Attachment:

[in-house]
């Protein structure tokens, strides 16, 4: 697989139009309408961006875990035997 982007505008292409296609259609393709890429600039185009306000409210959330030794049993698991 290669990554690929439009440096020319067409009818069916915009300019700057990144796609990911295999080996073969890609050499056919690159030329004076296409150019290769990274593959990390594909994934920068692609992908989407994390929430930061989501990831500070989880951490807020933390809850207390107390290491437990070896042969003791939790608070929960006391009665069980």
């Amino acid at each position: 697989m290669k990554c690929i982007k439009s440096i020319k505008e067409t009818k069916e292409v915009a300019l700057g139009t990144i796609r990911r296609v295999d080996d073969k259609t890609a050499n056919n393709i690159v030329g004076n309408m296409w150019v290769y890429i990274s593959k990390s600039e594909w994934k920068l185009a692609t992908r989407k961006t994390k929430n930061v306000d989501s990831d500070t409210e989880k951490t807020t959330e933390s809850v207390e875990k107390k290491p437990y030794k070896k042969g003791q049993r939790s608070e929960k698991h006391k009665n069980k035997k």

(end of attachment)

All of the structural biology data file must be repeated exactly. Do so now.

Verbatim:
[in-house]
């Protein structure tokens, strides 16, 4: 697989139009309408961006875990035997 982007505008292409296609259609393709890429600039185009306000409210959330030794049993698991 290669990554690929439009440096020319067409009818069916915009300019700057990144796609990911295999080996073969890609050499056919690159030329004076296409150019290769990274593959990390594909994934920068692609992908989407994390929430930061989501990831500070989880951490807020933390809850207390107390290491437990070896042969003791939790608070929960006391009665069980």
């Amino acid at each position: 697989m290669k990554c690929i982007k439009s440096i020319k505008e067409t009818k069916e292409v915009a300019l700057g139009t990144i796609r990911r296609v295999d080996d073969k259609t890609a050499n056919n393709i690159v030329g004076n309408m296409w150019v290769y890429i990274s593959k990390s600039e594909w994934k920068l185009a692609t992908r989407k961006t994390k929430n930061v306000d989501s990831d500070t409210e989880k951490t807020t959330e933390s809850v207390e875990k107390k290491p437990y030794k070896k042969g003791q049993r939790s608070e929960k698991h006391k009665n069980k035997k």